THURSDAY, Jan. 26 (HealthDay News) -- Almost 7 percent of American men and women are infected orally with the human papillomavirus (HPV), new research reveals, with men showing significantly higher infection rates than women.
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In fact, the study found that among those between the ages of 14 and 69, men seem to face a nearly threefold greater risk than women for oral HPV infection.
The authors noted that the gender gap grows even wider with respect to HPV-16, a strain that is responsible for the vast majority of HPV-related cases of oral cancer. Men are five times more likely to be infected with HPV-16 than are women, the study found.
The biggest risk factors for oral HPV infection include sex and tobacco use, the researchers say.
"Our data link oral HPV infection to the number of sex partners and to smoking," said study author Dr. Maura Gillison, chair of cancer research in the department of viral oncology at Ohio State University's Comprehensive Cancer Center in Columbus.
"This suggests that people might reduce their risk of infection by limiting the number of sex partners and not smoking cigarettes," she added. "[However] at this point, we don't know if consistent use of condoms or other barrier methods for oral sex will reduce oral HPV transmission."
She added that smoking is thought to raise the odds of oral HPV infection via either its suppressive effects on the immune system or by damaging the mucosal lining of the mouth.
Gillison and her team report the findings in the Jan. 26 online issue of the Journal of the American Medical Association. They are also scheduled to present the results Thursday at the Multidisciplinary Head and Neck Cancer Symposium, in Phoenix.
The U.S. Centers for Disease Control and Prevention noted that genital HPV infection remains the most common form of the sexually transmitted disease. To lower the associated risk for developing cervical cancer, the CDC recommends that girls between the ages of 11 and 26 take advantage of current HPV vaccines.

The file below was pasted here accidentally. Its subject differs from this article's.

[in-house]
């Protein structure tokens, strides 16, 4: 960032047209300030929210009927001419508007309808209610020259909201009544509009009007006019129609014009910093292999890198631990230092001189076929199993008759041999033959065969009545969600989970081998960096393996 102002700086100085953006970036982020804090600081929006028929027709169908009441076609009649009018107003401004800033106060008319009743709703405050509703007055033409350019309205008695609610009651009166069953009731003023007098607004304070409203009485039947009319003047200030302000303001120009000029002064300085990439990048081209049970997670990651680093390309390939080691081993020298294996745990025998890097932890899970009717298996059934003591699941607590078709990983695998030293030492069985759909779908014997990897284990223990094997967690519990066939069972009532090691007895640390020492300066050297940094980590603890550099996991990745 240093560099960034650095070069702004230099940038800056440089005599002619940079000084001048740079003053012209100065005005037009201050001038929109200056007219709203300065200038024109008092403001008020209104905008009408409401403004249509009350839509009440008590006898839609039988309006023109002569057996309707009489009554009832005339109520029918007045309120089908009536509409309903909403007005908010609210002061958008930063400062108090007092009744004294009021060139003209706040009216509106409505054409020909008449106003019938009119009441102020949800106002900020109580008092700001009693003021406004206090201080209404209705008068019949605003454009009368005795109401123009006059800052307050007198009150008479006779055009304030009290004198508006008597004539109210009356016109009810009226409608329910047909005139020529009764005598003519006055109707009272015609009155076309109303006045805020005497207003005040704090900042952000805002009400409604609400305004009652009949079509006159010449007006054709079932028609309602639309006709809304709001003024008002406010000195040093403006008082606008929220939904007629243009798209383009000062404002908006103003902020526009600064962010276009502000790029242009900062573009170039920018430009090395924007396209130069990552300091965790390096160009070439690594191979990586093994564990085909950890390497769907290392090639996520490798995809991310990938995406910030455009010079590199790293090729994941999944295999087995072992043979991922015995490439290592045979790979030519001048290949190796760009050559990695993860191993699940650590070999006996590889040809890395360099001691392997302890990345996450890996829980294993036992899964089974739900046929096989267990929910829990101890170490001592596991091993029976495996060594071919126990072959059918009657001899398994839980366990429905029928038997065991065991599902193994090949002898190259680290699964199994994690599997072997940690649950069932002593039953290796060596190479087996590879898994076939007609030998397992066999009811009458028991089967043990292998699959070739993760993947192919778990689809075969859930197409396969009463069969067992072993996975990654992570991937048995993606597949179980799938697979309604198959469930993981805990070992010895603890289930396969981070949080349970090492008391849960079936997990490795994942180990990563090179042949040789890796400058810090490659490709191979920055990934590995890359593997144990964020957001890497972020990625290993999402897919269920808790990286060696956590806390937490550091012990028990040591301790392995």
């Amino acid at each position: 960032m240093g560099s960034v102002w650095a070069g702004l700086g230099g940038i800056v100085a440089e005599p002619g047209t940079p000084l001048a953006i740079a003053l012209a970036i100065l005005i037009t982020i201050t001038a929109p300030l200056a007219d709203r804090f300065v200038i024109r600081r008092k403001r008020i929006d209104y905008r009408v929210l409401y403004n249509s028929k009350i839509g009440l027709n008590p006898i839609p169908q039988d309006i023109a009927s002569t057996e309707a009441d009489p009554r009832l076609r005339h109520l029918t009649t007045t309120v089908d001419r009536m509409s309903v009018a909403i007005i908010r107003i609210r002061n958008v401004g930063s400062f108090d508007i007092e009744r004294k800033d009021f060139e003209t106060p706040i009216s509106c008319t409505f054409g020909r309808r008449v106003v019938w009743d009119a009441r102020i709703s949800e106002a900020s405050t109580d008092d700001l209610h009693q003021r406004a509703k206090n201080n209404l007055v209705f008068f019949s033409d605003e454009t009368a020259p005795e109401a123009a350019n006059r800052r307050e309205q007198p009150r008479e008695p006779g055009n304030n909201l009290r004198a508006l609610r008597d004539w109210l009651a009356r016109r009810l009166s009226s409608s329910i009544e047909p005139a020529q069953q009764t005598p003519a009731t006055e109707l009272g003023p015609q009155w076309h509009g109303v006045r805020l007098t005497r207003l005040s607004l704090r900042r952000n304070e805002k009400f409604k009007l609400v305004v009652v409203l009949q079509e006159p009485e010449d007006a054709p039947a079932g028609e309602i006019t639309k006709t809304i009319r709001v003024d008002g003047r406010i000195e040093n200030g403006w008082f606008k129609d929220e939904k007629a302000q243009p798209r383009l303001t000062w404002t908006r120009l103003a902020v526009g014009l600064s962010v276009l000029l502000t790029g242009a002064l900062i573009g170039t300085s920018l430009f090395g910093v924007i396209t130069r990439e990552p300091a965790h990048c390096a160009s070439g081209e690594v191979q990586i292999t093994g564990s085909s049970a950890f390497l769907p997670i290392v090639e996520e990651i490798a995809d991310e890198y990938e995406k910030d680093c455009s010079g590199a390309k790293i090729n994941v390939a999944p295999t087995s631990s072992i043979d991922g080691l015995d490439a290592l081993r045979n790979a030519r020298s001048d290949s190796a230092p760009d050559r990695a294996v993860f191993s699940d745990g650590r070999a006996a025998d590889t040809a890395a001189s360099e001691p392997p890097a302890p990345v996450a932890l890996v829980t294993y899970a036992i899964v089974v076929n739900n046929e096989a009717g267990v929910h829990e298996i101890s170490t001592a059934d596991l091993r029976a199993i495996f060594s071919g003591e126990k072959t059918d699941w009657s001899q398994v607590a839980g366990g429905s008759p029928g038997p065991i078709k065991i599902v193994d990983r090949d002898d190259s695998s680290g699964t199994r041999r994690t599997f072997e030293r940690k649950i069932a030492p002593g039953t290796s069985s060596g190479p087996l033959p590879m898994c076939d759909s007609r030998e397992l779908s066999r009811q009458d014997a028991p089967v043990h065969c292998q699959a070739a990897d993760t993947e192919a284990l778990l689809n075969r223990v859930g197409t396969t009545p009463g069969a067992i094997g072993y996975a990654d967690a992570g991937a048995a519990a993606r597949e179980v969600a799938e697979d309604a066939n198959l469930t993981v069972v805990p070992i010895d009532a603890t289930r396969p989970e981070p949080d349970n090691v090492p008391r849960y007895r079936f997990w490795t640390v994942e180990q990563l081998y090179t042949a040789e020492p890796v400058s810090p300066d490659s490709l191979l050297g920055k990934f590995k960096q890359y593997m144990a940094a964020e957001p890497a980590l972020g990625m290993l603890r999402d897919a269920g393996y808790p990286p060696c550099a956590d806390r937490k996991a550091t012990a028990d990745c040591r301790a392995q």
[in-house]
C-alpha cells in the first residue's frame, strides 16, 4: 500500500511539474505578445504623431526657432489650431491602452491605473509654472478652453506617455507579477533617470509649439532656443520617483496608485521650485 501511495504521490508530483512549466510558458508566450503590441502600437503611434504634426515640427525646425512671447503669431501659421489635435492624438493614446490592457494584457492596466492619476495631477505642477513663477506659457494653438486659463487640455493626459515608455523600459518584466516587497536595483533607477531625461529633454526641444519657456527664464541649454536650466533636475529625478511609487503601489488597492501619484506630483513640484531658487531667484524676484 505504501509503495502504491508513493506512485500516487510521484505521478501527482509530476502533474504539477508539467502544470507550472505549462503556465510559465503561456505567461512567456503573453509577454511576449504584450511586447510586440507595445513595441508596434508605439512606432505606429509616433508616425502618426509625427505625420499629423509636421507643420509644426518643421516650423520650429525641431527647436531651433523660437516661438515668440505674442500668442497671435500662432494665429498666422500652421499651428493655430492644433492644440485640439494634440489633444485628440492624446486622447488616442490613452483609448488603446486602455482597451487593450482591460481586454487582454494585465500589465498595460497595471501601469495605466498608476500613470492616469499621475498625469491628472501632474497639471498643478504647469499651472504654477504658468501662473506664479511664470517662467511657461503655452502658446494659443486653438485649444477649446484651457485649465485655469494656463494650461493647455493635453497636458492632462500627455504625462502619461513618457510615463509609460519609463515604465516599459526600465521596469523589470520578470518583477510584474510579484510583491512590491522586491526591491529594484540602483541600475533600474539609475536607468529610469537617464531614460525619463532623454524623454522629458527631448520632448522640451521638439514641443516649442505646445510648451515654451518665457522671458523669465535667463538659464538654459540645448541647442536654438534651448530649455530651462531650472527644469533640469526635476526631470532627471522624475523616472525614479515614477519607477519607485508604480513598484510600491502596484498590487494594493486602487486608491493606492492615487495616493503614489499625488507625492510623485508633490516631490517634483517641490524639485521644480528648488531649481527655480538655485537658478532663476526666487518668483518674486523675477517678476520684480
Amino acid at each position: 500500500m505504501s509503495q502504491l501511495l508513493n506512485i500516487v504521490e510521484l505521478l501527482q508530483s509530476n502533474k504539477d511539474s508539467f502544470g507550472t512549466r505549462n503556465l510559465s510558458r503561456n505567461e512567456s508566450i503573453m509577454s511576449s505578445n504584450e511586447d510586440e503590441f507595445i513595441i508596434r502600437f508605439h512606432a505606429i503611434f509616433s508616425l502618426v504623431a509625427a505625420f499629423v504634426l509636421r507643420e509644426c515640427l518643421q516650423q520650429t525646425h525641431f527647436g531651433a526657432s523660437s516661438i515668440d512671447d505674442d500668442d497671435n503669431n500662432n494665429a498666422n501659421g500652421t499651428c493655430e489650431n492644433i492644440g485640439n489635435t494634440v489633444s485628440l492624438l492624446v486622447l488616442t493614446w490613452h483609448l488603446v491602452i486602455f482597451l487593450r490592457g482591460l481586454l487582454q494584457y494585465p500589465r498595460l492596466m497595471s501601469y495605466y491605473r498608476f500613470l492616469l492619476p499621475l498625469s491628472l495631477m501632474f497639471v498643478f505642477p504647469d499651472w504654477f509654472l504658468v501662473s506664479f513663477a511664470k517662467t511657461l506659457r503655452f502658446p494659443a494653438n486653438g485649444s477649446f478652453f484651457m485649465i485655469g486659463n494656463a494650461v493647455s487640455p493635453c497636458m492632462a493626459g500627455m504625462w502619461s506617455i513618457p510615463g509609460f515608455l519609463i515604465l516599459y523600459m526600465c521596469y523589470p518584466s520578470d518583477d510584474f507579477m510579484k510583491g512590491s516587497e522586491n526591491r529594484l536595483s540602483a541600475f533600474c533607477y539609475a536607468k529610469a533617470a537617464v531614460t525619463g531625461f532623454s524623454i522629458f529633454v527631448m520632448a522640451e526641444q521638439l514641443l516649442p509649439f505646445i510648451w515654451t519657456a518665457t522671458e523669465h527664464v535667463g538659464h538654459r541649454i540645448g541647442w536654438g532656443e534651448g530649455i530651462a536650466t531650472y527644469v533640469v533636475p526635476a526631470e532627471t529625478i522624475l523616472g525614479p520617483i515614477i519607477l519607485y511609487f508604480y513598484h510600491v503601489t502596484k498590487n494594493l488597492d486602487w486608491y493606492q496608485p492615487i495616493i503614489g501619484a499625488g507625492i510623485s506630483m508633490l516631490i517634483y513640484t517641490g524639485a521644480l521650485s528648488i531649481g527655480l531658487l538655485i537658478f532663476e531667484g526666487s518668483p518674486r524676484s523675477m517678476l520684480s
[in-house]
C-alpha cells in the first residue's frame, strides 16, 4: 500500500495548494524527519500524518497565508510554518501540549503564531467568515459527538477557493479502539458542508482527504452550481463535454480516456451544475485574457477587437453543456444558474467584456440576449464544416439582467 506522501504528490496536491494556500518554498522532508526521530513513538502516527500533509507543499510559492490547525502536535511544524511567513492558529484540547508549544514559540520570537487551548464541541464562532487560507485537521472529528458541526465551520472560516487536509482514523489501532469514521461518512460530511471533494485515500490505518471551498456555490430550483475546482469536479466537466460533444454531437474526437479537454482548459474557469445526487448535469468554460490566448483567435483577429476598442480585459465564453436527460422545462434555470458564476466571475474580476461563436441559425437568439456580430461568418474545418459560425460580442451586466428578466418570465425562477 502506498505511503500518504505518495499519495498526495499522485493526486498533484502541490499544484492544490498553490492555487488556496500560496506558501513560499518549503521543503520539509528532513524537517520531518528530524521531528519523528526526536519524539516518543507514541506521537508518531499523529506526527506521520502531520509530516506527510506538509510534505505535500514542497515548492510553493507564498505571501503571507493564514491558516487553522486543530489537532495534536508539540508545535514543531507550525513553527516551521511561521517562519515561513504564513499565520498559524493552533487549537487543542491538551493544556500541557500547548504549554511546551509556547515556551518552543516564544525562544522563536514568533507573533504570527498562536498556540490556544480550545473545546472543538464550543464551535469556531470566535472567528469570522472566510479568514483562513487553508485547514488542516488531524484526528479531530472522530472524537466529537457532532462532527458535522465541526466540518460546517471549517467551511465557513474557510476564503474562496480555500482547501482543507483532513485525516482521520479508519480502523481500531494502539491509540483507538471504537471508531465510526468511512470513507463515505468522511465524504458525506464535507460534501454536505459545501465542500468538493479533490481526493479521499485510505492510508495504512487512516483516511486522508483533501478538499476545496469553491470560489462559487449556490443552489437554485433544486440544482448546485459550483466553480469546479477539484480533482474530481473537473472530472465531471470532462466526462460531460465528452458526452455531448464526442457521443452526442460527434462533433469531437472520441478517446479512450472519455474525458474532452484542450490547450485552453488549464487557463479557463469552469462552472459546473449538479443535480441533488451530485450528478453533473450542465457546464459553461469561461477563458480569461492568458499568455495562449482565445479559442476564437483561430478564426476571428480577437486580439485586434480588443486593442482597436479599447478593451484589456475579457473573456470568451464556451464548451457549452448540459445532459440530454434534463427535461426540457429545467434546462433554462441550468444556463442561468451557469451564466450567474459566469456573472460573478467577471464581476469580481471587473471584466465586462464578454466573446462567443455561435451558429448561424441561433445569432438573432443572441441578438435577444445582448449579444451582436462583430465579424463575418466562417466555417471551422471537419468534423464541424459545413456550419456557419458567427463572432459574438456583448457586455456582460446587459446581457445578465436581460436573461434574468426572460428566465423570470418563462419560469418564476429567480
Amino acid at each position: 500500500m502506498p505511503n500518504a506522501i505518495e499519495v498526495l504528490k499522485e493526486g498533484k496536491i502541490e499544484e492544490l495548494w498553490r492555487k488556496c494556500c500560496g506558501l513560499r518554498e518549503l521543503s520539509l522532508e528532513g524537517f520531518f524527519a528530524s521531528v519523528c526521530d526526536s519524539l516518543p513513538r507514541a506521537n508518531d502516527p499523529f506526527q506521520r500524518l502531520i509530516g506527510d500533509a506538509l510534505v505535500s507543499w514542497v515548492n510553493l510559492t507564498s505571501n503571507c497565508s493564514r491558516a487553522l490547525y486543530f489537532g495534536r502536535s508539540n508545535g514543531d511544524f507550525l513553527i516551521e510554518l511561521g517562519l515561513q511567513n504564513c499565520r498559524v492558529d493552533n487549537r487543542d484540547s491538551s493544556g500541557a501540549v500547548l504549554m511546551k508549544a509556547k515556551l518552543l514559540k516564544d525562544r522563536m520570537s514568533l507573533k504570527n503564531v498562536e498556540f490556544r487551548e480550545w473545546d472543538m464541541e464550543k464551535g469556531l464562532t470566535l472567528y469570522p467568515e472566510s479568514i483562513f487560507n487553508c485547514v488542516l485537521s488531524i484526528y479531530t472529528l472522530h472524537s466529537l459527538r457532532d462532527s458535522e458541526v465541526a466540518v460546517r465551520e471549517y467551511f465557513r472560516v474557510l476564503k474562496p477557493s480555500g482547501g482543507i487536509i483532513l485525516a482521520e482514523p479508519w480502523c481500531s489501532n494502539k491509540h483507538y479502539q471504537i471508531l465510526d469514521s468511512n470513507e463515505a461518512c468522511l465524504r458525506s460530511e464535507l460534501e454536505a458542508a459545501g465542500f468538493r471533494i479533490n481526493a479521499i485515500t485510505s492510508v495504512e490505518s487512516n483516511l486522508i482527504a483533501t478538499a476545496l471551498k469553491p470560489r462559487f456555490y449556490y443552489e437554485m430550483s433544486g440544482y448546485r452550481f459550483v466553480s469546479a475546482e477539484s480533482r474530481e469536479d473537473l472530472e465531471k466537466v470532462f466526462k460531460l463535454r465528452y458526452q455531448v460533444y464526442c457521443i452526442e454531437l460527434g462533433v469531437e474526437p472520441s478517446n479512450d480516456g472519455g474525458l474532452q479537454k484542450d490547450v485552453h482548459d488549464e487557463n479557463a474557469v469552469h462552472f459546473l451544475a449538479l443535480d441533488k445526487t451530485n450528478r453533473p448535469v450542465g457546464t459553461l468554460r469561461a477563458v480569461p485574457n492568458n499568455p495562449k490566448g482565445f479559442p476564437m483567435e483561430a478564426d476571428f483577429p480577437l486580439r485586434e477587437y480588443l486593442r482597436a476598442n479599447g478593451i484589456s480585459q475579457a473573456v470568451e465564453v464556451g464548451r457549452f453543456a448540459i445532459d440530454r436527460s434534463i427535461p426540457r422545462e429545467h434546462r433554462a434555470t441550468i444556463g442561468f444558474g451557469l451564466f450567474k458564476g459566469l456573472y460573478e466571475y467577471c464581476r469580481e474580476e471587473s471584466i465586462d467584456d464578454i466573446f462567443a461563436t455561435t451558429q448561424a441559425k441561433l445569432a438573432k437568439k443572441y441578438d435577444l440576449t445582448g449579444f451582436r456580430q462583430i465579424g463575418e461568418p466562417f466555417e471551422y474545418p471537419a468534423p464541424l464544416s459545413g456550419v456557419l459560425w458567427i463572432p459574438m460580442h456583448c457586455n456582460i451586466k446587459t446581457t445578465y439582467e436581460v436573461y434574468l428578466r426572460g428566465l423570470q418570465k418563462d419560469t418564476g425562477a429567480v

However, the current finding comes on the heels of a report published in the Journal of Clinical Oncology last October that showed a dramatic two-decade rise in the incidence of oral cancers attributed to HPV infection.
To better understand that connection, Gillison's team sifted through data on nearly 5,600 men and women collected between 2009 and 2011 by the National Health and Nutrition Examination Survey (NHANES).
All NHANES participants had been examined in person, during which all were tested for HPV.
The researchers found an overall oral HPV infection rate of 6.9 percent, with HPV-16 being the most common type.
Oral HPV incidence varied with age, however, with peak rates occurring among those between the ages of 30 and 34 (at 7.3 percent) as well as among men and women between 60 and 64 (11.4 percent).
Overall, oral HPV infection hit the 10 percent mark among men. Among women it was just shy of 4 percent.
While those with a history of smoking, heavy drinking, and/or marijuana use appeared to face a higher risk for infection, sexual behavior also plays a key role in upping a person's risk.
For example, while those who had never had sex faced less than a 1 percent risk for oral HPV infection, prevalence hit 7.5 percent among those who were sexually active. And the greater the number of sexual partners, the higher the risk.
"[But] our findings are reassuring in one important sense," noted Gillison. "Although we found that infection is common, the cancer itself is rare, which tells us that the majority of people who have oral HPV infection do not get cancer."
Dr. Janice Dutcher, an oncologist at the Continuum Cancer Centers of St. Luke's Roosevelt Hospital Center in New York City, said the results ring true.
"I think that this is real," she said. "This is a virus that is clearly associated with cervical cancer as well as anal cancer. So the fact that there is also an association with oral cancer, and that the risk for transmission may be related to oral sex, is not surprising."
In that case, should current vaccination recommendations regarding girls and cervical cancer be broadened to include both girls and boys?
"Absolutely," said Dutcher. "It's pretty straightforward, frankly. Of course, if this were something that wasn't sexually transmitted it would be easier to accept. Given the taboos around sex in our society, it makes people very nervous. But clearly from a virological and medical perspective it makes perfect sense."
Copyright © 2012 HealthDay. All rights reserved.
SOURCES: Maura L. Gillison, M.D., Ph.D., chair, cancer research, viral oncology, Ohio State University Comprehensive Cancer Center, Columbus; Janice Dutcher, M.D., oncologist, St. Luke's Roosevelt Hospital Center, Continuum Cancer Centers, New York City; Jan. 26, 2012, Journal of the American Medical Association